I’m not saying I want to go back fifty years in time. Heaven forbid! But isn’t it time we progressed past the ‘petrol-head’ stage? The car manufacturers ran out of inspiration for their ads years ago. It is time to make green, clean and mean on fuel sexy, not fast, enormous and petrol-glugging.

I know I’ve banged on about the odious ‘Top Gear’ and its moronic presenters before, but it is dispiriting that it should be one of the best-selling TV shows around the world. If the BBC can’t ditch it because of the revenue, surely it could be given a more eco-friendly slant? But now that oil is cheap this is even less likely to happen.

It has been proposed that the view that our house faces, the English Channel, should house an extensive wind farm. The forest of turbines would be visible like a distant swarm of insects from our decked balcony. It is a scenario that many cannot contemplate but myself, I would welcome the construction of the plant. We are all accustomed to electricity pylons-why not wind turbines? And after all, what alternatives are there?

Smaller is more beautiful…

                In a somewhat treacherous and hypocritical move, we have executed a kind of ‘upgrade’ of our travel vehicle and are now using a slightly larger camper van. I say this because I’m aware that I posted on the pecking order and the relative sizes of travel vehicles at around this time last year. We were always the smallest unit in the village, the runt of the litter, dwarfed by the gargantuan motor-homes that surrounded us. The ironic outcome of this change is that we are still the smallest camper van wherever we go, owing I presume to the fact that everyone else has acquired a larger one also.

                Husband mourns the tiny van and was reluctant to exchange it for the current home-on-wheels. I accept it is trickier to manoeuvre and cannot be used as an extra car at home, but the advantages are undeniable. It has a large, comfortable bed constructed from the two plush sofas lining the walls, a walk-in shower and toilet cubicle, a cooker complete with oven, swish windows complete with blinds and pull up insect screens, skylights and a wondrous amount of storage. All this luxury is quite enough two people. It makes me a little curious to know why other couples would need such enormous wheeled dwellings. And how much must it cost in fuel? And where on Earth do they keep it, assuming they have a bricks-and-mortar house elsewhere?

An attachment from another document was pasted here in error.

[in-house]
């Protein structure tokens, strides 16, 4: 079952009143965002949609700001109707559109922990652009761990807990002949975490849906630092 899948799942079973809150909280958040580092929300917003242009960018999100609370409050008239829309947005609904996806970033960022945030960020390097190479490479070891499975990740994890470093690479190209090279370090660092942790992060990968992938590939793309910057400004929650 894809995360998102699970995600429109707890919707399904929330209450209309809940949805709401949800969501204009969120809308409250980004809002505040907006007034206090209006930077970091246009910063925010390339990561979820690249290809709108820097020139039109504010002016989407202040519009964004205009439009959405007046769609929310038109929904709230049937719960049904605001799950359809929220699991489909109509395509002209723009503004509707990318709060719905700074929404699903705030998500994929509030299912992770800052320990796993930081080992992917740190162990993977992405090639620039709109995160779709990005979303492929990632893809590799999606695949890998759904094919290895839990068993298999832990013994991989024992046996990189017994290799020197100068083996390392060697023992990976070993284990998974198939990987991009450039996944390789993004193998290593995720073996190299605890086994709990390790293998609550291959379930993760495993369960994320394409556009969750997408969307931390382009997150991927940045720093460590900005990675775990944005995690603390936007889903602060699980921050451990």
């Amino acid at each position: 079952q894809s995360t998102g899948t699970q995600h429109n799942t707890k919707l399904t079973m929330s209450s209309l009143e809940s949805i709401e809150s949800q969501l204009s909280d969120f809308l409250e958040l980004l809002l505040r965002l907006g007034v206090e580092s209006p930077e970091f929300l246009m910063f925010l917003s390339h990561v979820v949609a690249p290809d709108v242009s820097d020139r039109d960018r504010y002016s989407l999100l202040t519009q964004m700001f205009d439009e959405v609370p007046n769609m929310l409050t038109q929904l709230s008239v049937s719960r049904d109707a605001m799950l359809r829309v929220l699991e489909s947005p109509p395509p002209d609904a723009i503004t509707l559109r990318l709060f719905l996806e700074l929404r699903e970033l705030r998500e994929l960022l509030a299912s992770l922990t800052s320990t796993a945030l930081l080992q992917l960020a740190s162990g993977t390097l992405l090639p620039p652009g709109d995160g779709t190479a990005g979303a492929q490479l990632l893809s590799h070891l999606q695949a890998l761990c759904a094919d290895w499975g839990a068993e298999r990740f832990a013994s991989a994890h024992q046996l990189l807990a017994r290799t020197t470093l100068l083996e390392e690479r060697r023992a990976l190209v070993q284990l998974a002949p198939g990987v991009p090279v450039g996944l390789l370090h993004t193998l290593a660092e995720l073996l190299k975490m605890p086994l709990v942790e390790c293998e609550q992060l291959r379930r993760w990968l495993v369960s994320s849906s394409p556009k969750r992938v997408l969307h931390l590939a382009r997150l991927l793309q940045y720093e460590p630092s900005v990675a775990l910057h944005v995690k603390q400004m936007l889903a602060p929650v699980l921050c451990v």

How bizarre it is that in the present day, when technological advances seem concentrated on producing ever smaller devices- tiny ‘watch’ style internet consoles, Google’s strange glasses with internet screen [won’t everyone be bumping into each other?] etc, other items become larger and larger. TV screens, lattes, beds, cruise ships, aeroplanes, McDonalds’ meals and people are growing bigger by the day.

                Wouldn’t make more sense for the collected, obvious genius behind such marvellous and desirable, tiny objects such as slimmer tablets and phones to direct their talents into technology that reduces our need for so much power to use them?

                The French have constructed a cunning new law for owners of motor-homes so massive that little cars needed to be towed behind them. A HGV licence is necessary for the additional vehicle to be hauled along behind the mother ship. The lack of these small cars rolling along behind is starkly noticeable, although how the inmates are coping with their daily needs is not altogether clear. For us, little in this respect has changed. We shop in between one destination and another, we park up, we free our bikes from the back and use them to collect what we need. We also get to cycle around the lanes in the Provencal sunshine looking at the rural landscape and stopping at an occasional hostelry for a glass of vin [me] or a beer or two [Husband].

                We have learned not to dash around ticking off sights in an ‘if it’s Wednesday it must be Rome’ way, getting to know a small area; the beautiful, medieval villages, the vineyards and the orchards-currently clouded with pink blossom. Small [even if a modicum bigger] really is better.